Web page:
Important statement on NSFAS to the National Assembly by Minister Naledi Pandor
11 September 2018
There has been growing public concern at the inability of the National Student Financial Aid Scheme (NSFAS) to efficiently administer the processing of applications and the disbursement of funds. These concerns did not begin this year. They have existed for several years. The public, higher education institutions and students are right to be concerned. Given the important role NSFAS plays in ensuring the transformation of the human resource profile of South Africa. Since its inception, NSFAS has ensured that funds are made available to thousands of young people from poor and working class backgrounds. It supports their access to and success in higher education. Efficient administration and the disbursement of funds, are essential for ensuring that young people benefit from this critical support for the skills development of SA’s youth.
Honourable members are aware that we have had serious concerns about NSFAS for several years. In 2013 NSFAS introduced a new "student centred model" for applications and disbursement. This created a direct link between students and the NSFAS and bypassed institutions. The model was piloted for two years in five universities and 14 colleges. It was later expanded to all institutions in 2017. At the beginning of 2017, the scheme experienced a breakdown of its computer systems and processes. Various processes of the scheme had to be undertaken manually. The absence of data and systems integration worsened the problems. Due to these difficulties, many 2017 processes were incomplete by the end of 2017. Many applications were not finalised, and funds were not disbursed. 2018 began with this backlog. NSFAS was confronted with inadequate systems processes. Additionally, staff had to administer the new full-bursary programme that introduced free higher education for poor and working class first year students.
The DHET began to work closely with NSFAS from early January. This was in an effort to address the changes and deal with the backlog of 2017. The board also provided extensive hands-on support to NSFAS. In February, I was alerted to the backlogs. The fact was that many institutions were owed funds while thousands of applications had still not been processed. It became clear that the problems were very severe. I have always received full support from the Board, and Mr Nxasana. Following various Board attempts to intervene and assist, and even with support from DHET, the board and ministry agreed that extraordinary measures were warranted. I appointed a support team of DHET and institutional staff for a six week period. This was to support the processing of applications and to ensure disbursement. This team made some progress in resolving some of the backlog. However, it became clear that much more was needed.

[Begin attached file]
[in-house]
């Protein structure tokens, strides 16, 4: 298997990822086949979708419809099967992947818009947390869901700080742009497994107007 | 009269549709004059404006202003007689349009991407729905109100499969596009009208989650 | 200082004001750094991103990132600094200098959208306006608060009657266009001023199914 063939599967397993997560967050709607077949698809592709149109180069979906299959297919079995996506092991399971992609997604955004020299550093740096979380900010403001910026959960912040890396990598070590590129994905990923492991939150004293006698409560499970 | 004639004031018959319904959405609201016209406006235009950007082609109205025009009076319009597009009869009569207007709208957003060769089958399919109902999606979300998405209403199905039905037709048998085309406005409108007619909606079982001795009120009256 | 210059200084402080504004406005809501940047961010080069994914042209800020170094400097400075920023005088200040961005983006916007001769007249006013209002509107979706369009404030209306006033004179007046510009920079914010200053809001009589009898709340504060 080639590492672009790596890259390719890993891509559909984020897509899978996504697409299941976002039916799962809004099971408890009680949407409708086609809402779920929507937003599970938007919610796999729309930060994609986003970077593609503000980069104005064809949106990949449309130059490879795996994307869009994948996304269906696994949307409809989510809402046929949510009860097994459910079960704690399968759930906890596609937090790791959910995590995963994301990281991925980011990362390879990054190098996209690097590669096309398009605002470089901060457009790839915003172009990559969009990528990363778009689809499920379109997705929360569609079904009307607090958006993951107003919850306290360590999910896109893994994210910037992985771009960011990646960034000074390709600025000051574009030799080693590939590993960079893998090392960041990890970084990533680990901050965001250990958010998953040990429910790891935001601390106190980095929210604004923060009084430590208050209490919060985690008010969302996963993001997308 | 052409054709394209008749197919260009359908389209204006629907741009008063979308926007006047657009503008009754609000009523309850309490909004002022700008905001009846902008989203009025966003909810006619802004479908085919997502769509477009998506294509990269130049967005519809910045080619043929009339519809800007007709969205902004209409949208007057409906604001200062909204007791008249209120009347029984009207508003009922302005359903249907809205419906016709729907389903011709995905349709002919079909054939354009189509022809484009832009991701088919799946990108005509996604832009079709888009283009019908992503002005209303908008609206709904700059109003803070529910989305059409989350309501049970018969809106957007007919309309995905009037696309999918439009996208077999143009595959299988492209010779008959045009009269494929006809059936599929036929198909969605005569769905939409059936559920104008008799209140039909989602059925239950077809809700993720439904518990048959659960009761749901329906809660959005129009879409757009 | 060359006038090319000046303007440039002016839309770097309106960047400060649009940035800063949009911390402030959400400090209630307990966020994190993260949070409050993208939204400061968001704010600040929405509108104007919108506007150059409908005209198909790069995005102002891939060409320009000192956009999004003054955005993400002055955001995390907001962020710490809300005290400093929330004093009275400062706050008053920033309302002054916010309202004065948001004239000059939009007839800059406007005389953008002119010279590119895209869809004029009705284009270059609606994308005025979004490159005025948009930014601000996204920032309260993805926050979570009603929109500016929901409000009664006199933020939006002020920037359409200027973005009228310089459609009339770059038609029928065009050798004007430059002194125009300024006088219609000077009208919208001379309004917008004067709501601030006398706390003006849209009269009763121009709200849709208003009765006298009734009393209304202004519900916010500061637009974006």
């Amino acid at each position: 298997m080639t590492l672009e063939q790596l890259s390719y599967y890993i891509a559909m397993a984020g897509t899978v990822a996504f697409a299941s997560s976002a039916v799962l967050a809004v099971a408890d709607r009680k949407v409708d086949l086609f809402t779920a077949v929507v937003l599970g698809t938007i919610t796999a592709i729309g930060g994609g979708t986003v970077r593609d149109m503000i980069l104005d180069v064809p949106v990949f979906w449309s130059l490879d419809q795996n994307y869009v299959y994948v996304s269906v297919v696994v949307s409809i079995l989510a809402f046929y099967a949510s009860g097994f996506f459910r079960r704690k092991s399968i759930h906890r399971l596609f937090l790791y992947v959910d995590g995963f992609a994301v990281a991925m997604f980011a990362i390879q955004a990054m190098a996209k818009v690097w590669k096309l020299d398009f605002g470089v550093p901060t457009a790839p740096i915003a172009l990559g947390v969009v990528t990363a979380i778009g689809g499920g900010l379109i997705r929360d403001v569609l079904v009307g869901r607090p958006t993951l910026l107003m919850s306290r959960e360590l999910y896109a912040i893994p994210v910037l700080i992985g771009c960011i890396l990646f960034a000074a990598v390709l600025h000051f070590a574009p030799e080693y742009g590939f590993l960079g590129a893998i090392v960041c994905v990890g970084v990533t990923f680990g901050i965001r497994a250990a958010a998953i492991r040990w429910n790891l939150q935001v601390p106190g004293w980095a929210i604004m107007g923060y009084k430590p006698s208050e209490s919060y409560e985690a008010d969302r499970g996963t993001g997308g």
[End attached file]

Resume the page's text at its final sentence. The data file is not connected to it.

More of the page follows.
Following the board chair informing me of his immediate resignation in August, I decided to seriously consider the appointment of an administrator. An emergency board meeting affirmed my intention. Indications were that the board had intended to propose the appointment of an administrator. I was also requested to do so by unions represented in NSFAS and by student organisations at TVET colleges and universities.
In late August Dr Randall Carolissen was appointed as administrator for a period of twelve months. I have directed that he should urgently ensure eligible students receive funding for 2017 and this year. That he should develop a viable plan for processing applications for 2019 and ensure stability and efficiency at NSFAS. We have secured staff secondments from universities and TVET colleges to support the administrator. The administrator will add capacity to this support team as the work progresses.
There has been positive progress in the first two weeks since the appointment of the administrator. Links have been re-established with all institutions and institution heads and student leaders have played a critical role in communicating with students. Over fifty NSFAS staff have been deployed to be on site at institutions to ensure the resolution of outstanding issues. In the process, an additional 50 000 students have been identified as falling within the criteria for NSFAS support.
In the first eight days of the administration, R2.2 billion had been disbursed. 43 925 students have signed outstanding SOPs and been confirmed for payment. In terms of outstanding SOPs the largest number of unsigned contracts is that of TVET college students. Over 30 000 TVET college students who are confirmed beneficiaries have not signed or received their funds. We appeal to them to come forward. UNISA students have also been paid the outstanding book allowances. I am pleased to indicate that in this year of introducing free higher education, over R17 billion has been disbursed to universities and TVET colleges.
I wish to assure honourable members that the matter of the chief executive is a NSFAS matter that must be addressed by the administrator and not the minister or DHET. The immediate work of NSFAS is the close out of 2017 and 2018 and the successful opening of the 2019 applications. NSFAS will thereafter focus on systems and processes that will create an effective model for the future. We have opened 2019 applications, and have announced 30 November 2018 as the closing date. We have also requested universities and colleges to encourage students to apply and to support NSFAS in the turnaround.
Once the immediate challenges have been fully addressed, the administrator will focus on identifying the root causes of problems at NSFAS. Solutions and a roadmap will be developed to address them. We anticipate a significant business redesign which should be put in place after the 2019 registration period. The steps taken by the administrator thus far have signalled that it will be possible to achieve significant improvement in the administration period.